Which tournament are you most looking forward to?

Definitely the candidates tournament for the World Cup. Always a pleasure.

Tournaments take chess players abroad again and again. Where did you already travel? And which impressions do you remember particularly well?

Until now I have never traveled abroad for a chess tournament. I hope, however, that I will get the opportunity to do so.

Do you have a special ritual before a game?

Greet my opponent in a friendly manner and bring us a small glass of water. First there is flattering and then the tatters fly!

How do you feel about a game?

With two:
-The joy of trying something I've never done before. Be it a new tactic or a new opening variation that I learned shortly before, I always want to try something new because that way I remain unpredictable.
-The ambition to want to defeat my opponent and not give him a chance.

In your opinion, what is important for a game to succeed?

Your opponent must be more confused than you. All jokes aside. I think it's the focus. For me, the fact that a game was successful doesn't mean that it was won. Even if I lose, the game was a success as long as I concentrated, did my best and learned something from it.

What qualities should a chess player ideally have?

Courage and creativity.

Who are your great chess role models?

Mikhail Valley.

Which personality in chess history would you like to have a coffee with?

Mato Jelic. A very funny and instructive man through whom I learned chess. His YouTube channel offers a lot of great videos.

Benjamin Finegold. International grandmaster in both chess and humor. He used to work as a chess teacher in the St. Louis Chess Club. His videos are available on Youtube and highly recommended!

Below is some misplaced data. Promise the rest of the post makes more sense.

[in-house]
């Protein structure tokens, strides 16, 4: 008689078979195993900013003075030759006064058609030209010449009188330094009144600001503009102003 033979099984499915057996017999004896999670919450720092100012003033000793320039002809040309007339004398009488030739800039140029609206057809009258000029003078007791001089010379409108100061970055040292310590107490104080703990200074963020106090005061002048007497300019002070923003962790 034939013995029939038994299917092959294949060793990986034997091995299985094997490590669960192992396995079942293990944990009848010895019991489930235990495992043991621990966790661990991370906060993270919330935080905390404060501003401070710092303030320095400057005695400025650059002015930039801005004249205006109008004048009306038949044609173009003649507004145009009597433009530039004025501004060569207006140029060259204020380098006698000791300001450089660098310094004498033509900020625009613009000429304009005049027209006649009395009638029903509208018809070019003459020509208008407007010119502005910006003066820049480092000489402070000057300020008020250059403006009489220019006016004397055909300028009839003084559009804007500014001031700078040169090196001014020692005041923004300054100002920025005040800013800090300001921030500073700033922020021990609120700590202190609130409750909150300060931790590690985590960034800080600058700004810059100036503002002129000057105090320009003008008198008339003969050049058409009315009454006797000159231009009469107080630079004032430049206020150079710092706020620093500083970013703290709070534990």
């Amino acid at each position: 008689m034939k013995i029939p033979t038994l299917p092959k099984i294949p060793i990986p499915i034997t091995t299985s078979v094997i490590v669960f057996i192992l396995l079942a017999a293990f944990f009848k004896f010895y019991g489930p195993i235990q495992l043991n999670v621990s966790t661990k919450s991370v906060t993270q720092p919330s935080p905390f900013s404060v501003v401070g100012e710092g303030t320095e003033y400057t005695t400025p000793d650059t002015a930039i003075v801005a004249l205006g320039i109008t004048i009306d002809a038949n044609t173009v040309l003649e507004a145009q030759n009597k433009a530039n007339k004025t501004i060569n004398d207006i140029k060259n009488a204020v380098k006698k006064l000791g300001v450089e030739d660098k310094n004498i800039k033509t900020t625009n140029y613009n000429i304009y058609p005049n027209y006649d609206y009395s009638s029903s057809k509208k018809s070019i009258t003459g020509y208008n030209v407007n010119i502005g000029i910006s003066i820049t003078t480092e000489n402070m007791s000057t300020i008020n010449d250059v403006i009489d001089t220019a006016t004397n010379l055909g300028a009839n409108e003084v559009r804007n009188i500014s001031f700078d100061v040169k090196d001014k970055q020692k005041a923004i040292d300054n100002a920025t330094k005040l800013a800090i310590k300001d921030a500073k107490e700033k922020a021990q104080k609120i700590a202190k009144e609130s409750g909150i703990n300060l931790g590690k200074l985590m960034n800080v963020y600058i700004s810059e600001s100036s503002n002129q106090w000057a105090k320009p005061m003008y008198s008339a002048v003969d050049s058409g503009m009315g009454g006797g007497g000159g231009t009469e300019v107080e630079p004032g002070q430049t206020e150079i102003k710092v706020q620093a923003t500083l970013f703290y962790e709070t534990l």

What is the most impressive game of chess that you have ever seen?

Moscow tournament 1992. Michail Tal vs. Garry Kasparov. Absolute madness. What fascinated me about this game was how Tal appeared despite his health problems and still remained true to his style right down to the last move.

What importance would you ascribe to the advancement of women?

They enrich our chess culture in every way.

In your opinion, why do fewer women play chess than men?

The reasons for this are of course many and varied. Therefore, I cannot be brief if I want to answer this question in full. But since I have to be brief, I would say that it is primarily about the diversity of interests that women and men have in life. Fewer women are interested in chess, but also in technology or mathematics. There are now different explanations that operate on different levels: Is it socialization? Is it culture? Is it individual psychological? Is it organic? Probably a little bit of everything.

What is your (next) big goal?

I want to break the 1500 mark. But for that I have to play more.

What would you advise your younger chess player?

Stop sacrificing characters!

Which three chess books can you recommend?

I learned chess on my own through YouTube and games. One book is particularly close to my heart, namely “The Big Book of the World Chess Championships”, which I received from dear Karoline as a present. If you're reading this, Karoline, I cherish this book.

And finally: What do you do when you are not playing / training chess?

I am a passionate debater. For me there is nothing better than philosophizing with other people. You can often find me in my favorite bar (the “Jetzt”), where I discuss controversial topics with like-minded people and sometimes with people who think differently over a good beer. A typical Viennese then. Has an opinion on everything.

Also funny: when I'm in the bar and a friend asks me where I am right now, I answer: I'm in the now.